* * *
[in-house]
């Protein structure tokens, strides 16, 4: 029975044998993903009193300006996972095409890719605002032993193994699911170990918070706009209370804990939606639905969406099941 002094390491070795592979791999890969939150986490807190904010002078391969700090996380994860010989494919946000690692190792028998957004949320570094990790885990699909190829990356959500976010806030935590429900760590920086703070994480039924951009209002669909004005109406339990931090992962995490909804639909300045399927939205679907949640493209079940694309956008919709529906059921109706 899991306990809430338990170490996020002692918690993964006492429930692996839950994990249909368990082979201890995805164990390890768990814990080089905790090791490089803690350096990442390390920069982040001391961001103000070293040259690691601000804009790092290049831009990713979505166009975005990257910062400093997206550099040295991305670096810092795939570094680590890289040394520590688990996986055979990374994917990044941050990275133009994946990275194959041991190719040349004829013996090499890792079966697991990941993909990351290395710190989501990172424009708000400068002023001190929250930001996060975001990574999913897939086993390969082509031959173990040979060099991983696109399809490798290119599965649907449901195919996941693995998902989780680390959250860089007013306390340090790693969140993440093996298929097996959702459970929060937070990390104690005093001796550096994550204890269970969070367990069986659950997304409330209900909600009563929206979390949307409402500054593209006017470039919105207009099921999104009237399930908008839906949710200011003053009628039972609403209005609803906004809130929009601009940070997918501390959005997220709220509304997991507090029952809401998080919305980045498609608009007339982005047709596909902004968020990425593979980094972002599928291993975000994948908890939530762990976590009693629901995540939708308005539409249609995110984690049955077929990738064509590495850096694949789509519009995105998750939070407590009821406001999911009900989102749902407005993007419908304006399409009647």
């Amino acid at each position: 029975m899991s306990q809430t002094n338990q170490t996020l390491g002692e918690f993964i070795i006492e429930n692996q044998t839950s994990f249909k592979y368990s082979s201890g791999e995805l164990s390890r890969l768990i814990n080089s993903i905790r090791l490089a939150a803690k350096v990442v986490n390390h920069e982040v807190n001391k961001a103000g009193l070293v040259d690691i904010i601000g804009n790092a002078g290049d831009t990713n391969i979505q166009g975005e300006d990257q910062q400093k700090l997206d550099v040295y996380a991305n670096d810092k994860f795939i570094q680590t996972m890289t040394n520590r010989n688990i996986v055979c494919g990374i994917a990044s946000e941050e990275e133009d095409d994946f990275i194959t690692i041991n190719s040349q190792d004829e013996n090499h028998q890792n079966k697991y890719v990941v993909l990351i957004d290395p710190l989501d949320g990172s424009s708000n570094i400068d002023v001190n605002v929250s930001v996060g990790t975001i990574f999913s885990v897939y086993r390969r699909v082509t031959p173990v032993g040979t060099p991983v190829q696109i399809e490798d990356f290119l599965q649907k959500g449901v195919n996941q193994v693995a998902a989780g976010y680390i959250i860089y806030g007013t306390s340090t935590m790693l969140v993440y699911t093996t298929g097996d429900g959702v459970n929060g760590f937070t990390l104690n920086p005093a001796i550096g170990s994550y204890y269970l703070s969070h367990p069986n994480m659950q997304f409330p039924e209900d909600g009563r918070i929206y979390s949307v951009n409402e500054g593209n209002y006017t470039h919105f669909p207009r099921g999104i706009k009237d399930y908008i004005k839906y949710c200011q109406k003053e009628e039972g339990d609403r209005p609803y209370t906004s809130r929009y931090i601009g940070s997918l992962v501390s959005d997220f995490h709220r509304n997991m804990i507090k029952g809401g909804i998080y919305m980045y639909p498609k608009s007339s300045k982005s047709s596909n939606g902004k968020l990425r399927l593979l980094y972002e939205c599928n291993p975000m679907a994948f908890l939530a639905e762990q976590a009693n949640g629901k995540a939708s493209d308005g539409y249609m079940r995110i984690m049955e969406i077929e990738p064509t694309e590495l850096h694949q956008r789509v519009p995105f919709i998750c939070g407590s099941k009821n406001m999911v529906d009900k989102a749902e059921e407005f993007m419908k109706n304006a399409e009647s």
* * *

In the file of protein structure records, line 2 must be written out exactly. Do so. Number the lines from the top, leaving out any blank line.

């Protein structure tokens, strides 16, 4: 029975044998993903009193300006996972095409890719605002032993193994699911170990918070706009209370804990939606639905969406099941 002094390491070795592979791999890969939150986490807190904010002078391969700090996380994860010989494919946000690692190792028998957004949320570094990790885990699909190829990356959500976010806030935590429900760590920086703070994480039924951009209002669909004005109406339990931090992962995490909804639909300045399927939205679907949640493209079940694309956008919709529906059921109706 899991306990809430338990170490996020002692918690993964006492429930692996839950994990249909368990082979201890995805164990390890768990814990080089905790090791490089803690350096990442390390920069982040001391961001103000070293040259690691601000804009790092290049831009990713979505166009975005990257910062400093997206550099040295991305670096810092795939570094680590890289040394520590688990996986055979990374994917990044941050990275133009994946990275194959041991190719040349004829013996090499890792079966697991990941993909990351290395710190989501990172424009708000400068002023001190929250930001996060975001990574999913897939086993390969082509031959173990040979060099991983696109399809490798290119599965649907449901195919996941693995998902989780680390959250860089007013306390340090790693969140993440093996298929097996959702459970929060937070990390104690005093001796550096994550204890269970969070367990069986659950997304409330209900909600009563929206979390949307409402500054593209006017470039919105207009099921999104009237399930908008839906949710200011003053009628039972609403209005609803906004809130929009601009940070997918501390959005997220709220509304997991507090029952809401998080919305980045498609608009007339982005047709596909902004968020990425593979980094972002599928291993975000994948908890939530762990976590009693629901995540939708308005539409249609995110984690049955077929990738064509590495850096694949789509519009995105998750939070407590009821406001999911009900989102749902407005993007419908304006399409009647």